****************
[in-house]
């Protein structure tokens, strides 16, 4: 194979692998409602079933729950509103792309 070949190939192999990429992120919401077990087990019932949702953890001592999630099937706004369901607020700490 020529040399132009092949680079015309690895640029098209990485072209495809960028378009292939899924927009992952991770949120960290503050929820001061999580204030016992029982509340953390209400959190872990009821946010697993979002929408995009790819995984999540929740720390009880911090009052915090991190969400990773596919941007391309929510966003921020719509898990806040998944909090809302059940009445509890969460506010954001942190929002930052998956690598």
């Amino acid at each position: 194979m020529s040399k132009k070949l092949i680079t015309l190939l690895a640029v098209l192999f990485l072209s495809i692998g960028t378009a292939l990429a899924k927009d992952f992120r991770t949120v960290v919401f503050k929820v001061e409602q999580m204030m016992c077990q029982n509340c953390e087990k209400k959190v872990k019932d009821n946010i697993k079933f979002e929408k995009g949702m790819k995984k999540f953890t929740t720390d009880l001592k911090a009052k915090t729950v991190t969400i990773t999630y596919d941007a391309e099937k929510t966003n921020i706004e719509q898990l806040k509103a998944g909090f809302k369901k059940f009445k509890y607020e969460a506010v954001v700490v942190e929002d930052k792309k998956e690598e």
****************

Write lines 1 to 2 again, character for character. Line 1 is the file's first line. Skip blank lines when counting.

[in-house]
């Protein structure tokens, strides 16, 4: 194979692998409602079933729950509103792309 070949190939192999990429992120919401077990087990019932949702953890001592999630099937706004369901607020700490 020529040399132009092949680079015309690895640029098209990485072209495809960028378009292939899924927009992952991770949120960290503050929820001061999580204030016992029982509340953390209400959190872990009821946010697993979002929408995009790819995984999540929740720390009880911090009052915090991190969400990773596919941007391309929510966003921020719509898990806040998944909090809302059940009445509890969460506010954001942190929002930052998956690598």